Rapid POC tests are an important aspect of HIV diagnostics, especially in resource-limited environments with limited access to centralized laboratories that run the latest fourth generation HIV diagnostics. Almost all rapid tests only detect HIV antibodies (i.e., IgM, IgG, or combination of both) with the exception of Determine HIV Early Detect and Determine HIV-1/2, which both also detect the p24 antigen.
The nature of the sample type and the analyte being detected affects the performance of the rapid test. IgM antibodies appear sooner in the blood compared to IgG antibodies, which are longer lasting. Most rapid tests use whole blood derived from a finger prick, which has a lower concentration of immunoglobulins when compared to plasma. Oral fluid has a further lower concentration of antibodies. Sensitivity (the percentage of true positives when disease is present) and specificity (the percentage of true negatives when disease is not present) are the two main accuracy criteria of a test. While rapid tests have high specificity, the sensitivity of these tests may be lower in case of acute HIV infection compared to an established infection. Immune response may be delayed in an individual taking PrEP (pre-exposure prophylaxis) or HIV treatments, further delaying detection when using antibody tests versus laboratory tests.
POC tests like the Abbott PIMATM Analyser and the BD FACSPrestoTM System are a popular choice in developing parts of the world. These systems enumerate CD4+ cells, which are targeted by HIV. However, these tests are generally limited to detecting established HIV infections or fully manifested AIDS.
Recent advances in HIV testing
“There has been great progress toward developing NAAT-based technology to detect viral load.”
Over the past few years, there has been great progress toward developing NAAT-based technology to detect viral load, further shortening the time to detection for HIV infections. Microfluidic technologies with the efficiency and accuracy of “sample to result” in a few minutes have emerged as the main focus of POC approaches. For example, the Cepheid Xpert HIV-1 Viral Load POC test has been shown to be comparable to the lab-based COBAS TaqMan HIV-1 test. Both microfluidic tests use plasma as a sample type, requiring laboratory technicians to separate the plasma from whole blood.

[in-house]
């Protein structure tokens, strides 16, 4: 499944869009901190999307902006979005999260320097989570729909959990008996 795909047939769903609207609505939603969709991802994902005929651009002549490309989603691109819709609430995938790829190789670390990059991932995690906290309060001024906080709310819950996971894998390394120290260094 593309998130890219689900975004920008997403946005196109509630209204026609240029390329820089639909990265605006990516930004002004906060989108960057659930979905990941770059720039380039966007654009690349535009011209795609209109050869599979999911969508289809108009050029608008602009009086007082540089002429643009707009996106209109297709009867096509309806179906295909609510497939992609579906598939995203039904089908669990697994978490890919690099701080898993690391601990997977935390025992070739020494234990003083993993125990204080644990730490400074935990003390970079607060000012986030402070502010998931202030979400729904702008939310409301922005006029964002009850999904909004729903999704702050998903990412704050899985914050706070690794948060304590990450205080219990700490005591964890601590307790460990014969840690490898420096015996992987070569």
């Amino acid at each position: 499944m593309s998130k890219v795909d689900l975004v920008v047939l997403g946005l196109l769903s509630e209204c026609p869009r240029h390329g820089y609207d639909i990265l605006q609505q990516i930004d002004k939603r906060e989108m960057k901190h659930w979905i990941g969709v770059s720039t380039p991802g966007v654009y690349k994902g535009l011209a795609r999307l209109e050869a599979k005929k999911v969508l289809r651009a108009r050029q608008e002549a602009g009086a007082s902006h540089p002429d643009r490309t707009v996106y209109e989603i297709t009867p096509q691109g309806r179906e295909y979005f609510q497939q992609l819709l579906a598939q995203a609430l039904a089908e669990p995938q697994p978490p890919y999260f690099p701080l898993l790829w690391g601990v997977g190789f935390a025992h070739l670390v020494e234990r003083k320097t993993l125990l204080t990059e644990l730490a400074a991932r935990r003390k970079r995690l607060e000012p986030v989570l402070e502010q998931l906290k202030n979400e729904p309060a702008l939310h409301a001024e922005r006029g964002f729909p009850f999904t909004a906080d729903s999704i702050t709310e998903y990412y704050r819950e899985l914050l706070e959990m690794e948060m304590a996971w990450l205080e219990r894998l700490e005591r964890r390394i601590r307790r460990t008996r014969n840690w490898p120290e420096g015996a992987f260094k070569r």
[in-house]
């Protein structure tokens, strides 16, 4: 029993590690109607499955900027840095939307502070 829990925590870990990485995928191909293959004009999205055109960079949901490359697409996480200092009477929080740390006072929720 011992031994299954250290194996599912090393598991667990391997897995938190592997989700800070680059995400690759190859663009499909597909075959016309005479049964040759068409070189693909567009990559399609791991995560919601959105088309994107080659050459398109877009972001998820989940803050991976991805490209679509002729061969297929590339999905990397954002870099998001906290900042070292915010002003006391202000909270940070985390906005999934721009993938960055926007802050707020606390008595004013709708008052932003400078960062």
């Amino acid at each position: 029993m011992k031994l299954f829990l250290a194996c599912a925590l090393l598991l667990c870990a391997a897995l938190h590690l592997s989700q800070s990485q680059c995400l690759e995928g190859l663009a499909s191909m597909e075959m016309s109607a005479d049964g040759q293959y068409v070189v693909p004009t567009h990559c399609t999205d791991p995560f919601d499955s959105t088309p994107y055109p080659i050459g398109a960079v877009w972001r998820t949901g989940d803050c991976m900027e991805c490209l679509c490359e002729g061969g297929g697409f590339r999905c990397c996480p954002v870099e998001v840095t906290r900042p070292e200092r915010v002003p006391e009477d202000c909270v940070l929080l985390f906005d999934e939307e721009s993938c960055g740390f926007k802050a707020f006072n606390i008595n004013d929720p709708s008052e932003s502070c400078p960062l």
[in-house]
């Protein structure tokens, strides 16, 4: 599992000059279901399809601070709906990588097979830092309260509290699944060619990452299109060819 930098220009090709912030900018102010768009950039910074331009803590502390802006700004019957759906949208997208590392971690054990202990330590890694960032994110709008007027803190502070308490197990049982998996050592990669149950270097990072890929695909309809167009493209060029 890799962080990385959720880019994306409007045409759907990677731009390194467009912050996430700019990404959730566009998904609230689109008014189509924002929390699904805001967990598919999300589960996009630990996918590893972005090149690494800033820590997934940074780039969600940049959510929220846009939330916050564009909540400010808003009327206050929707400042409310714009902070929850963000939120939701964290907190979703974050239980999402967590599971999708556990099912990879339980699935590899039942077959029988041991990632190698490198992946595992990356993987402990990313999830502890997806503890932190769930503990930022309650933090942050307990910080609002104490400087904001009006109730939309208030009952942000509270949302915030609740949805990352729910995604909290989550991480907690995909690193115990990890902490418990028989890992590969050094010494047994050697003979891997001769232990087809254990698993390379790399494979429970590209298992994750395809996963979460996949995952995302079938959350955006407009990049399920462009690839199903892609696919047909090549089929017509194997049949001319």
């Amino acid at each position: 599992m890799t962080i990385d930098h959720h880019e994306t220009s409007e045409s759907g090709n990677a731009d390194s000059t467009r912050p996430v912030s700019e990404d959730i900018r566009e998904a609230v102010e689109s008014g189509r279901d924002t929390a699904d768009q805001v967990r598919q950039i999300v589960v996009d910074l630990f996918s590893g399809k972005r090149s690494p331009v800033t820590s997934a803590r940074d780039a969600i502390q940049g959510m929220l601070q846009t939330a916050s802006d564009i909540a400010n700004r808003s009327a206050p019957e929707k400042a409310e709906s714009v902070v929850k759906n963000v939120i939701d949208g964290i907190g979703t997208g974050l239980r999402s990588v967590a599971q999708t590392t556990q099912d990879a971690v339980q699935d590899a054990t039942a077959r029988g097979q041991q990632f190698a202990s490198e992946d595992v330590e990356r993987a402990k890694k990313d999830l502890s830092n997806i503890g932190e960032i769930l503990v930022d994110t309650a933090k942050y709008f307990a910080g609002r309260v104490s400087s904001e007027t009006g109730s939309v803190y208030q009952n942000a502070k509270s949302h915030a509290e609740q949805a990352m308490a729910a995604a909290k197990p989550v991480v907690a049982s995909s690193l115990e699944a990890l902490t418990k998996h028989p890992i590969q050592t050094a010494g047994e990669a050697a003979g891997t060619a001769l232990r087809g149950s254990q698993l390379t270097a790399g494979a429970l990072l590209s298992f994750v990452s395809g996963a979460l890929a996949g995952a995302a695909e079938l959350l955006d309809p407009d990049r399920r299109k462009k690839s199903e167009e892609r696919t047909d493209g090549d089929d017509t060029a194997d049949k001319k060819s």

Can we eradicate HIV?
The COVID-19 pandemic has further underscored the need for inexpensive, rapid, portable, and easy-to-use diagnostics, which will hopefully lead to further innovations for HIV screening in low-resource, as well as emergency, settings. Though accurate HIV POC devices are being manufactured and marketed, their availability and widespread use remains low.
Created in 1996, the United Nations Programme on HIV/AIDS (UNAIDS) has since launched the “95-95-95” testing and treatment strategy to combat and eradicate HIV by 2030. The program’s goal is to diagnose 95 percent of all HIV-positive people, provide ART for 95 percent of the HIV-positive population, and achieve viral suppression in 95 percent of people seeking treatment.
“The tremendous achievements made thus far in the effort to control the devastating impact of the HIV epidemic are a testament to human resolve and collaboration.”
As Drs. Anthony S. Fauci and Cliff Lane wrote in a recent paper published in The New England Journal of Medicine, “the challenge before us is to deploy¾for everyone who needs them¾the innovative strategies for HIV prevention and treatment that have resulted from the unprecedented basic scientific and clinical advances made over the past four decades.” Accordingly, UNAIDS plans to achieve its goal by implementing more and better public awareness and prevention initiatives, decentralizing testing, and improving treatment plans. Still, the tremendous achievements made thus far in the effort to control the devastating impact of the HIV epidemic are a testament to human resolve and collaboration.